The vast majority of participants felt that the counseling provided helpful information in an appropriate format. As NCI PDQ® is readily available and updated regularly to incorporate research evidence and expert opinions, efforts like our study are needed to make sure that this work that can be easily incorporated into clinical care and, ultimately, affect patient care. The fact that most participants adhered to at least one of the recommended NCI interventions (Table 3) and perceived all of the interventions as at least “somewhat helpful” further suggests that our educational model could be effective in CRF management. Our high rate of participation indicates that cancer patients readily welcome suggestions on how to manage their CRF. Moreover, our intervention was administered by trained RAs. This raises the possibility that a doctor or specialist may not be required to provide this guidance. It is thus possible that a health care provider such as a medical assistant who becomes well-versed in the NCI guidelines may deliver the intervention. This can help circumvent the lack of resources and funding, which create barriers for patients and their families to utilize effective therapies .
|Among those who performed the interventions, perceived helpfulness of each intervention|
|Interventions||Performed Behavior||Not at All Helpful||Somewhat Helpful||Moderately Helpful||Very Helpful|
|N (%)||N (%)||N (%)||N (%)||N (%)|
|Increase Exercise||46 (59.0)||6 (13.0)||19 (41.3)||13 (28.3)||8 (17.4)|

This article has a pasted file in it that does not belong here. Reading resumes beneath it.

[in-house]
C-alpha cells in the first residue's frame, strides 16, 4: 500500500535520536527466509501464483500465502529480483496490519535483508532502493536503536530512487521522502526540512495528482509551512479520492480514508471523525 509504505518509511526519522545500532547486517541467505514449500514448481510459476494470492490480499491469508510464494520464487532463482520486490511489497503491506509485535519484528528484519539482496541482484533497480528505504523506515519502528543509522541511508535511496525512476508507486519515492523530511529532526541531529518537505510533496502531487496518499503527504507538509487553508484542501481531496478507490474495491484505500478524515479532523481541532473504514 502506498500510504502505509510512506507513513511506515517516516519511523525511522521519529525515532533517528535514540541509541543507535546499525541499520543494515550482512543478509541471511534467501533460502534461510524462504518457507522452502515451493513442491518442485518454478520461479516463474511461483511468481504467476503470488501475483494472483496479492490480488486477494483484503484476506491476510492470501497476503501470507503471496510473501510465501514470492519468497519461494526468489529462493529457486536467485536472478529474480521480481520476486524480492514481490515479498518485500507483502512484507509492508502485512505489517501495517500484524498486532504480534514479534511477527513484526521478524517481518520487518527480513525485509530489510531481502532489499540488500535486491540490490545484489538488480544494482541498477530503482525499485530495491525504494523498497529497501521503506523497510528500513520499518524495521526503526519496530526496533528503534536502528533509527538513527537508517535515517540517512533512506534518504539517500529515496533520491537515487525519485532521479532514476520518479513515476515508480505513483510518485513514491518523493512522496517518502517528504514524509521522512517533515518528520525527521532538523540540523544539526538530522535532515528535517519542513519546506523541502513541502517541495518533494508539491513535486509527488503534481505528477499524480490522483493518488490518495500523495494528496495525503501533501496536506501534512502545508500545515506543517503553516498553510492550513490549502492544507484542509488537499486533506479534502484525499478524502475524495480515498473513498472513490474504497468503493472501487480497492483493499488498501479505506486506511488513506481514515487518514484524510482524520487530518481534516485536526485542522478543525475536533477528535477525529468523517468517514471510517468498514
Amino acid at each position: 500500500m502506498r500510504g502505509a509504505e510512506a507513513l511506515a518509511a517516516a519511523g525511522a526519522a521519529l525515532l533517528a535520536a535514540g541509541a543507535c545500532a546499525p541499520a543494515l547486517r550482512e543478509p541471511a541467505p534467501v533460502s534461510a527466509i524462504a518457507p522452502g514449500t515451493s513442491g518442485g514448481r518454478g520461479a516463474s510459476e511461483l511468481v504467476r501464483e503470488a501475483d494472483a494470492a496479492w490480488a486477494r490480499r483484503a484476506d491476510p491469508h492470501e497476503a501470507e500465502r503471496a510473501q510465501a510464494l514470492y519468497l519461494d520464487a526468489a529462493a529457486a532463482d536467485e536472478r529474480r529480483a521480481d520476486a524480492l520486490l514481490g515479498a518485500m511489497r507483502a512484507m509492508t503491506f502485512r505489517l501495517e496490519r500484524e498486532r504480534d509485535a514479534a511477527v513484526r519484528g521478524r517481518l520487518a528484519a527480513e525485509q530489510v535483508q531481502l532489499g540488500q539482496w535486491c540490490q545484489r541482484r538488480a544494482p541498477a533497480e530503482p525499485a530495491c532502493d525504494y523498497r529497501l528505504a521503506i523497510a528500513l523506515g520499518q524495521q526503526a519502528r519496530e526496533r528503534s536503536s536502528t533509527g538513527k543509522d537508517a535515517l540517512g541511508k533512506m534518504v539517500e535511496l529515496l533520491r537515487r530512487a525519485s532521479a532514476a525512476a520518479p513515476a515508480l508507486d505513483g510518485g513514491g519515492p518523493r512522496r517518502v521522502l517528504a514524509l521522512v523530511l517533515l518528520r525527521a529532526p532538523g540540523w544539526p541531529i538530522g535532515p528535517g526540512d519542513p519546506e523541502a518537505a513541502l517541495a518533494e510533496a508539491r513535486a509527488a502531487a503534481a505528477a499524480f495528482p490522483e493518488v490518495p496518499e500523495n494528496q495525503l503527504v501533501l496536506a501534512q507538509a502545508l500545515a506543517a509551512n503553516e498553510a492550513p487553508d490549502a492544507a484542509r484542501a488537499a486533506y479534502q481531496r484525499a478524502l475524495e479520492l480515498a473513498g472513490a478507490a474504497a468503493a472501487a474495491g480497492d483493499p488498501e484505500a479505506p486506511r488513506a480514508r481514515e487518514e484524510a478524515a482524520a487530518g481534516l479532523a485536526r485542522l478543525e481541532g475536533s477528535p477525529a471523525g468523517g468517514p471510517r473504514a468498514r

|Decrease Exercise*||26 (33.3)||16 (61.5)||3 (11.5)||4 (15.4)||3 (11.5)|
|Nutritional Counseling||32 (41.6)||2 (6.3)||13 (40.6)||8 (25.0)||9 (28.1)|
|Prioritize Daily Activities||56 (72.7)||2 (3.6)||27 (48.2)||11 (19.6)||16 (28.6)|
|Nap During the Day||58 (74.4)||3 (5.2)||18 (31.0)||21 (36.2)||16 (27.6)|
|Relaxation Techniques||21 (27.3)||4 (19.1)||9 (42.9)||7 (33.3)||1 (4.76)|
|Medication||15 (19.5)||0 (0.0)||6 (40.0)||5 (33.3)||4 (26.7)|
|Herb/Natural Supplement*||17 (22.1)||5 (29.4)||5 (29.4)||3 (17.7)||4 (23.5)|
|Talk to Others with Cancer||55 (70.5)||1 (1.8)||30 (54.6)||8 (14.6)||16 (29.1)|
Table 3: Activities performed to cope with cancer-related fatigue (N=79).
To our knowledge, this is the first study to demonstrate that brief behavioral counseling based on the NCI (PDQ)® guidelines can be easily implemented in an RT setting and that it is welcomed by most cancer patients. Many patients participated in the activities recommended by the guideline and perceived them as helpful. Our study was also able to identify two high-risk groups for the development of more severe CRF: those patients who received concurrent chemotherapy and those with a higher baseline fatigue. More research is needed to develop and test innovative or tailored interventions to target these at-risk groups. With risk assessment and specific effective interventions, we can ultimately adopt a personalized fatigue management strategy for diverse populations of cancer patients.
Dr. Mao is supported by American Cancer Society (ACS) CCCDA-08-107-02 and National Institutes of Health [K23 AT004112-05]. The funding agencies had no role in the design and conduct of this study. We would like to thank Donna Pucci, James Wolf, Tam Nguyen, Ellie Barr, and Shawn Fernandez for their contribution to data collection and management. We would like to thank the patients, radiation oncologists, and staff for their support of our study. This research was presented in part as a podium presentation at the Society for Integrative Oncology Annual Meeting in New York City.